Antonio Soler

Called Antonio ( in Catalan Antoni ) Francesc Xavier Joseph Soler i Ramos, also Padre Antonio Soler ( born December 3, baptized in 1729 Olot, † December 20, 1783 in El Escorial ) was a Spanish composer of classical music for keyboard instruments.


His training as an organist and composer received Soler, the son of a military bandmaster, as a choirboy in the Escolania de Montserrat near Barcelona, where he was also educated. Around 1750 he became Kapellmeister at the Cathedral of Lleida, where he continued his religious career. In 1752 he joined the Jerónimos of El Escorial, where he became Kapellmeister in 1757. He was at the court of the Spanish prince Don Gabriel daily piano lessons and presented as educational material refined sonatas, which were compared with respect to technical and musical challenges with Domenico Scarlatti, ready. Soler 1762 published his great work of music theory Llave de la modulación, which he later had to defend against hostilities of other musicians. He had contact with José de Nebra and Padre Martini and also worked as an organ expert.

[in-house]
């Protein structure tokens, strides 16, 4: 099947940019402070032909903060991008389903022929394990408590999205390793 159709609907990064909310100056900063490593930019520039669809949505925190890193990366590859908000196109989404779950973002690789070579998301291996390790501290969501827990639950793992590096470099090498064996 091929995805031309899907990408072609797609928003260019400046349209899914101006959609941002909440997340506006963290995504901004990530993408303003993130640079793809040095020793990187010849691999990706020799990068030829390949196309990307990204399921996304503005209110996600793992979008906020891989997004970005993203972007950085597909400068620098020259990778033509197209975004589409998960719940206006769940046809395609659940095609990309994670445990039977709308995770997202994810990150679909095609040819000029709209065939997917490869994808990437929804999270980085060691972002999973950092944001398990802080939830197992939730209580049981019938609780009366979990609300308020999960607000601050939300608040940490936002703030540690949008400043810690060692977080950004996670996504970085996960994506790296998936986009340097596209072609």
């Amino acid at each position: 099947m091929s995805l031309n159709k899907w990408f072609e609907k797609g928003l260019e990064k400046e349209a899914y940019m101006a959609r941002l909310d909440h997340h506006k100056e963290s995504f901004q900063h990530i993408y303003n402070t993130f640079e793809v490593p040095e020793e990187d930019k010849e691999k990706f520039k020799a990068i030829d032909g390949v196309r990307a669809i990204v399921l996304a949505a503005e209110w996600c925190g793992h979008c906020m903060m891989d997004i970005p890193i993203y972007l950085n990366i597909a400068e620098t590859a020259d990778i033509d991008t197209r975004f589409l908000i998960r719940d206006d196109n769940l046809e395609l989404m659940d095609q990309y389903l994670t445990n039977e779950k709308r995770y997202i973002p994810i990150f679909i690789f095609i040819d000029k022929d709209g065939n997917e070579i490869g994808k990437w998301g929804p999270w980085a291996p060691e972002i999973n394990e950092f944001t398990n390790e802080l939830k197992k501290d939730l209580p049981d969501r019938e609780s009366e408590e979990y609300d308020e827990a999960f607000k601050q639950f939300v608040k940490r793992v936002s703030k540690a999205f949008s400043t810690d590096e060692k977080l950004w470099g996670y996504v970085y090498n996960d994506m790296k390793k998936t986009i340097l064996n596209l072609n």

In the years 1979 and 1980 an international ceremony was held on the occasion of his 250th birthday. It is located about 80 concerts with 47 different programs, performed by 55 artists were (partly with their choirs ), organized in all parts of the world.


His fame as a composer is due to his 120 keyboard sonatas, often one or two, but also three - and four-movement. His great ingenuity puts him on the side of Domenico Scarlatti, whom he met in El Escorial. A mutual influence of the two is likely. Soler used in his sonatas often flamenco elements and populated with ornaments.

As a special masterpiece to be Fandango in D minor is to be considered for Harpsichord, in which he developed over an ostinato bass numerous variations of great variety and virtuosity. The work was edited in 1990 by Klaus Miehling for Treble Recorder or Violin and Harpsichord.

There are also twelve multi-movement sonatas of Soler for two organs and harpsichords.

Furthermore Soler created more than 200 sacred vocal works (exhibitions, Psalms, Magnificat, motets and others) and about 140 villancicos and some chamber music.